We all can play a role.

Michigan lawmakers are fulfilling the promise of democracy by passing laws needed to expand access to the ballot box and guarantee elections remain fair. Now, it is up to the rest of us to help move that mandate forward by learning how to engage with local election officials to support city and county clerks as they work to implement Michigan’s newly won voting rights.  

With strong backing from the ACLU and the broad coalition it helped bring together, Michigan’s election process made a major leap forward in 2018. That’s when Michiganders, by a margin of 2-1, passed Promote the Vote 2018, an amendment to the state constitution that both strengthened election security and broadened access to voting, especially for communities that have been traditionally marginalized. 

Building on that success, voters, again by overwhelming numbers, supported a second constitutional amendment in 2022 that further enhanced the ability of people across the state to have their voices heard at election time. 

To fulfill the promise of both amendments, the state Legislature needed to pass a host of supporting laws that spell out how they should be implemented. That happened following the 2018 implementation and is happening again now. A package of bills that would put into place the changes voters called for last year is currently working its way through the Legislature.

The bills, among other things, seek to: 

  • Implement nine days of early, in-person voting for statewide elections;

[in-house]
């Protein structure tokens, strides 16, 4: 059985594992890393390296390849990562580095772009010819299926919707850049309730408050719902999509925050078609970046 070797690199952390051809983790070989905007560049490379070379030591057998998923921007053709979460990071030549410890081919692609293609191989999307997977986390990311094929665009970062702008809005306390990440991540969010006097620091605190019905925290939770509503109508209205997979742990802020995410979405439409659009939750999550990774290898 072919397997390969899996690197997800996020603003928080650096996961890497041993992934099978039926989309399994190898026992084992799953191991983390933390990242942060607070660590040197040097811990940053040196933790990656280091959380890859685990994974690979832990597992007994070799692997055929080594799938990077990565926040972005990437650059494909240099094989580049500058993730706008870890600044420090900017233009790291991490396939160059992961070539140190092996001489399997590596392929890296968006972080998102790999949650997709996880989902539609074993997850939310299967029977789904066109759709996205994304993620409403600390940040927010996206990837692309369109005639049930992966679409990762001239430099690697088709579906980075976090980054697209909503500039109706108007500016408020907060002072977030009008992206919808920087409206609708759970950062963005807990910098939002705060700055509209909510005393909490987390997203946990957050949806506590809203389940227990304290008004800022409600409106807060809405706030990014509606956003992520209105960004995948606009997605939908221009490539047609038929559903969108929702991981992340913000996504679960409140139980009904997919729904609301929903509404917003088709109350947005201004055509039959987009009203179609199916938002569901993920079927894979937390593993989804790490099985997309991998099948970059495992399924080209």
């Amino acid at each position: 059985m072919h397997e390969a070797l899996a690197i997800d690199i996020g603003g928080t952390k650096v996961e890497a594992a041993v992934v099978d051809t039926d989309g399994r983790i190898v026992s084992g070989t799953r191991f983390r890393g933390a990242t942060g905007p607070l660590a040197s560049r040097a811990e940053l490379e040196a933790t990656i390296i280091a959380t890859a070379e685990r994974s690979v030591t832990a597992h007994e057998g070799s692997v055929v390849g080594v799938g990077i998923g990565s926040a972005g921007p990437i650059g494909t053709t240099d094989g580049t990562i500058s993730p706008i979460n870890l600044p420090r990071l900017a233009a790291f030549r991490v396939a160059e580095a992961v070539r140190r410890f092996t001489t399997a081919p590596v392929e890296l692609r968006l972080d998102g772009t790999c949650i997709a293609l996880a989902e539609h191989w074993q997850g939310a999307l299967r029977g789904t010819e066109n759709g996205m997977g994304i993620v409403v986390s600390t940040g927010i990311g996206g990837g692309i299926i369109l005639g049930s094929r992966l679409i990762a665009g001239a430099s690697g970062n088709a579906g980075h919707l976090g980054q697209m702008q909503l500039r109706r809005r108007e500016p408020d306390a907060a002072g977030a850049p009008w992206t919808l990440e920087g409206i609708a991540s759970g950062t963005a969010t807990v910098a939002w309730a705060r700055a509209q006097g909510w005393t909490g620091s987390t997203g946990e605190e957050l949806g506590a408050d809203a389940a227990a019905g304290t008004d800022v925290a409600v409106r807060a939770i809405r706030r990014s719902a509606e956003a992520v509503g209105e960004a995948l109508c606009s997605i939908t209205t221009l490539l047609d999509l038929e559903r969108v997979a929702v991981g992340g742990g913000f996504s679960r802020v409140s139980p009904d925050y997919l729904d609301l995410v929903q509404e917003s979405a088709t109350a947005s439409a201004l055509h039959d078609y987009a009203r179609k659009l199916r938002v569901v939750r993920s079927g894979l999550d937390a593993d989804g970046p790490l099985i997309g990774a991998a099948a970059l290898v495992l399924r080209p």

• Allow voters to be added to a list that would automatically send them absentee ballots for every election; 
  • Require state-funded postage for absentee ballots and absentee ballot applications;
  • Expand permissible options for photo identity used in voting-related purposes; and   
  • Require each municipality in Michigan to have at least one accessible absent voter ballot drop box for every 15,000 registered voters in the area.  

Passing these bills will reduce barriers to the ballot and increase access to voting. That is crucial. For a democracy to be robust, every eligible voter must be able to have their voice heard. Passing these bills will help achieve that. 

But that is only part of the process.  

What you can do 

For elections to run smoothly, local election officials must be able to do their jobs. And they need the help of people like you.  


Join us for a virtual event to learn how you can help protect democracy in your community – and build on our victories to expand voting rights in Michigan.

Southeast Michigan: Tuesday, June 20th, from 6:00 to 7:30pm
West Michigan: Thursday, June 22nd, from 6:30 to 8:00pm
Central Michigan: Monday, June 20th, from 6:00 to 7:30pm

Register Here

While incredible inroads have been made at the state level to advance democracy, threats to the democratic process are shifting to local jurisdictions. Unprecedented amounts of misinformation is being used to sow doubt about the outcome of fair elections. Local election officials are on the front lines in defending our democracy against these attacks.  

To provide city and county clerks with the support they need, we, along with coalition partners All Voting is Local, Michigan League of Conservation Voters, and Michigan Voices, need supporters like you to help ensure that all eligible voters have access to the ballot box, including historically disenfranchised communities, including Black and Brown people, rural residents, people with disabilities, young people, and people with low incomes. 

To help fend off attempts to undermine our democracy, we and our coalition partners are excited to continue our “Protecting Democracy 2024” program with virtual events throughout the state. We know that threats to democracy continue across Michigan and the nation, but together we can fight back in our local communities. 

Please join us in this crucial effort by signing up for one of our virtual regional convenings. 

Jessica Ayoub is Field Director for the ACLU of Michigan.